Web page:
6 Tips for Driving in Construction or Safety Zones

road construction safety zones conesOrange cones and signs often mean slowing and delays, and though they can seem like a nuisance, they are there for a reason. Safety zones are more dangerous than other driving zones and therefore, require more attention than your average stretch of road. We’ve compiled some safety tips for driving in work or safety zones.

 

6 Tips for Driving in Construction or Safety Zones

 

Safety zones, also called work zones, provide more obstacles and danger, and therefore are notorious for traffic accidents. According to the U.S. Department of Transportation, in the last 5 years there have been 4,400 safety zone traffic fatalities and 200,000 injuries. To reduce accidents and keep you and your load safe, follow these safety tips:

 

1. Look for orange signs, cones, lights, and other indications you are in a traffic safety zone and reduce speed. With any safety zone indication, you should immediately reduce your speed and start following work zone safety tips. On many U.S. interstates, the speed limit will reduce to 55 miles an hour when workers are not present. When workers are present, the speed limit will likely be even lower.

driving in work zones or safety zones2. Leave extra space between you and other vehicles in a work zone. Don’t tailgate. Keep in mind that stopping distance for vehicles going 50 mph increases with road conditions and vehicle size. For instance, while it may take 300 feet to stop a vehicle on dry pavement, it takes 400 feet when the pavement is wet and 1250 feet when the road is icy. Keep in mind, an 80,000-pound tractor trailer needs almost 50 percent more stopping distance than a regular vehicle.

3. Pay extra attention to roads, signs and vehicles and avoid distractions such as changing the radio, talking on a cell phone or eating. It’s important that you don’t miss speed limit signs or other warning signs in a work zone. Be more attentive of your surroundings and watch for brake lights, workers, or work vehicles entering your lane without warning.

4. Merge well before reaching the lane closure. Don’t wait until the last minute to try and make your lane change. Change lanes only when markings or cones on the road indicate, and traffic permits. Be aware that traffic patterns can change daily and watch for signs that indicate a lane closure is coming up. Do not run over cones as they are there for a reason and can damage your vehicle or other vehicles near you.

5. Obey flaggers. Flaggers are just as important as warning signs and have the same authority. Follow his/her directions.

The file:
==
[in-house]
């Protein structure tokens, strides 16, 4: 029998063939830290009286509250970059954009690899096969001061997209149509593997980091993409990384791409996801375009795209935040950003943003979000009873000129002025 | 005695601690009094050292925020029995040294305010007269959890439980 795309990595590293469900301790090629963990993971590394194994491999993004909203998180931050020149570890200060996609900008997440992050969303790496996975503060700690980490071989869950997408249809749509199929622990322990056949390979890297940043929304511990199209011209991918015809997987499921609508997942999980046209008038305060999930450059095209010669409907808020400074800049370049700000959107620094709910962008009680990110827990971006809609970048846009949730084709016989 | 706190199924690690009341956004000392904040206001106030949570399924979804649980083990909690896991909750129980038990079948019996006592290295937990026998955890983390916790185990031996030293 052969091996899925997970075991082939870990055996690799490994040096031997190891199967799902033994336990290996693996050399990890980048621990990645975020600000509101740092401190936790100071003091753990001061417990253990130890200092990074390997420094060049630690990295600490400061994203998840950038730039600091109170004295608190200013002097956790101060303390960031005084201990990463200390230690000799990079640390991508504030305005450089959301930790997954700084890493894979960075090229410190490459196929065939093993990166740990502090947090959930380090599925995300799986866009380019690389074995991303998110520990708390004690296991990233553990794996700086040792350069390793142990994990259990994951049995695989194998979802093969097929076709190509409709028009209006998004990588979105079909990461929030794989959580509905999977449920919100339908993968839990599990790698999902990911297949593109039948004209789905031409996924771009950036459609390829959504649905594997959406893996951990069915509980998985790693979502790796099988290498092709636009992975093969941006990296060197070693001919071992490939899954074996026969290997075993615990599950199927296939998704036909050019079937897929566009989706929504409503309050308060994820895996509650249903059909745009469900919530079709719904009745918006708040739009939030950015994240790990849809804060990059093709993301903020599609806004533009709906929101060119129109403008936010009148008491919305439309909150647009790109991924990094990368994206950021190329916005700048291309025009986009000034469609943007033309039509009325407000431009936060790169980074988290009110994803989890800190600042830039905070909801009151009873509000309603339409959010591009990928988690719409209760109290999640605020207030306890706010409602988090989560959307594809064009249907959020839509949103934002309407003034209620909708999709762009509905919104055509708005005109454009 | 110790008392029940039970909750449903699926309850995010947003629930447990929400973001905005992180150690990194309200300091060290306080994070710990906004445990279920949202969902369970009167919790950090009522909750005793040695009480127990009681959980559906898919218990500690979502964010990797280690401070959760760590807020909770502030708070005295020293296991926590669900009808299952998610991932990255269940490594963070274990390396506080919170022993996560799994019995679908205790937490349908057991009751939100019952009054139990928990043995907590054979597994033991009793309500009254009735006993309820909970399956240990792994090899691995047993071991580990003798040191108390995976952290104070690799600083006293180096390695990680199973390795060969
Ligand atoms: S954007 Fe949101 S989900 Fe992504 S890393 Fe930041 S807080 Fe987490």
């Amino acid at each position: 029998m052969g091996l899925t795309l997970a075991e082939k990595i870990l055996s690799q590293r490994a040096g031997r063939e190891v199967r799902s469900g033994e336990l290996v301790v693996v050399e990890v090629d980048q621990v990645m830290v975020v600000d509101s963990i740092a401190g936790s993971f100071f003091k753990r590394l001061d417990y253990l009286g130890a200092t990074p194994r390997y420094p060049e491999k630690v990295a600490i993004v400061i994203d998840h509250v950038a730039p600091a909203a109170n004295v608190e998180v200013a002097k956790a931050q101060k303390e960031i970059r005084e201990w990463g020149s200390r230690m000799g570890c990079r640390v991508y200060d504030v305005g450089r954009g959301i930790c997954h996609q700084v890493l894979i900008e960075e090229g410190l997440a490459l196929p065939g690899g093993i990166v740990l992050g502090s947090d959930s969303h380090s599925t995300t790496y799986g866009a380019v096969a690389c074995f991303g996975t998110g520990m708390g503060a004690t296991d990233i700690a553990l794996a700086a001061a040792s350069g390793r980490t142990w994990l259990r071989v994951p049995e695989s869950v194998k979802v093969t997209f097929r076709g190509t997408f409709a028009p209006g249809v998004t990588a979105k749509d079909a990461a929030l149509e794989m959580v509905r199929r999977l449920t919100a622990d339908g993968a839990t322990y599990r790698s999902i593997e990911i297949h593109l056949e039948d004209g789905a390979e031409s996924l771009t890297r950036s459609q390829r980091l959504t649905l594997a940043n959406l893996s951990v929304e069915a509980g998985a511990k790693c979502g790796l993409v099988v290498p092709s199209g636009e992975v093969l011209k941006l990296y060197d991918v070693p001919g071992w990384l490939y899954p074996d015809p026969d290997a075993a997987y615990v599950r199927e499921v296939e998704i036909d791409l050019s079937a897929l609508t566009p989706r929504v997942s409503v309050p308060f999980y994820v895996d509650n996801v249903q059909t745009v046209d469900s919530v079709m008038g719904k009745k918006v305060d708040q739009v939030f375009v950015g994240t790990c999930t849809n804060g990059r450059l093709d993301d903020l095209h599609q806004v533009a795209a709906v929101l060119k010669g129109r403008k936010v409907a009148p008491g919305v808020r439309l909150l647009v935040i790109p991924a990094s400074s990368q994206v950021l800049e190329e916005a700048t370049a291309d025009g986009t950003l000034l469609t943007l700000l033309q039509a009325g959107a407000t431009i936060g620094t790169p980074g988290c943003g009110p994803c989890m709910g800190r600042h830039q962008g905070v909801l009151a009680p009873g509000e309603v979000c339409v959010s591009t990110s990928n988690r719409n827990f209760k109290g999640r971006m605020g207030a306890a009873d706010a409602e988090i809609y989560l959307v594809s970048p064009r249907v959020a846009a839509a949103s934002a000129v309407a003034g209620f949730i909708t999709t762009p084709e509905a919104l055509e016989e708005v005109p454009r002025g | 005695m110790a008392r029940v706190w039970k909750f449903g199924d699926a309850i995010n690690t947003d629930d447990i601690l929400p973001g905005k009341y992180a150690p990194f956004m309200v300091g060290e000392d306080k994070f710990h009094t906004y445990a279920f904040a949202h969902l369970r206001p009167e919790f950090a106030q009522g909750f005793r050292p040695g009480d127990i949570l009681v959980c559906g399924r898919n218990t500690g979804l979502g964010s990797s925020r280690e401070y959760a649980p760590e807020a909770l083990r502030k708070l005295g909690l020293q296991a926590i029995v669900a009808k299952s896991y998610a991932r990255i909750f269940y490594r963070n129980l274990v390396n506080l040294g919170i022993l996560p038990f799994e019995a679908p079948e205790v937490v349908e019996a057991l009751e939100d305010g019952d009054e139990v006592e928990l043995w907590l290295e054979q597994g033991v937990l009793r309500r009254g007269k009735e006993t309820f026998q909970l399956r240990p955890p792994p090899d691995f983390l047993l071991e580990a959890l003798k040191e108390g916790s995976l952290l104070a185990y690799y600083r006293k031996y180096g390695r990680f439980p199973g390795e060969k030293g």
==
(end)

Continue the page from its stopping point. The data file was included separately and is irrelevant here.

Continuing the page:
6. Expect the unexpected. Work zones can have unexpected obstacles. A work truck may suddenly back out in front of you or someone in front of you may need to brake immediately from their own obstacle. Prepare for the unexpected by getting into the mentality that you may need to brake or merge without notice.

 

Know that if you violate any traffic laws within a safety zone, your fine can be doubled! There’s a good reason for this…safety, so make sure to follow all traffic signals, speeds and laws.

Driving defensively in safety zones may not seem like a big deal, but ultimately it can mean getting you and other vehicles to your destinations safely.

 

Integrity Pilot Car Services is a company that provides pilot cars and escort vehicles for over dimensional loads. Pilot cars help oversized trucks and loads make it to their destination safely by avoiding obstacles and providing safety equipment. For more information on scheduling a pilot car, click here.

 


Integrity Pilot Cars supplies pilot cars, overload permits and escorts for oversize loads including superloads, wide loads, High-poles and long loads. We have locations in Virginia Beach and Stuart, Virginia, and are licensed for nationwide loads. Integrity Pilot Cars can provide same day local city permits for all Hampton Roads Cities including Virginia Beach, Norfolk, Portsmouth, Chesapeake, Hampton, Newport News and Suffolk.

Call Integrity Pilot Cars for your oversize load needs (757) 618-4899.

 

Sources: dot.ny.gov, safety.fhwa.dot.gov, driving-tests.org

Photos courtesy of FreeDigitalPhotos.net by sscreations (work zone cones) and franky242 (asphalt truck in safety zone)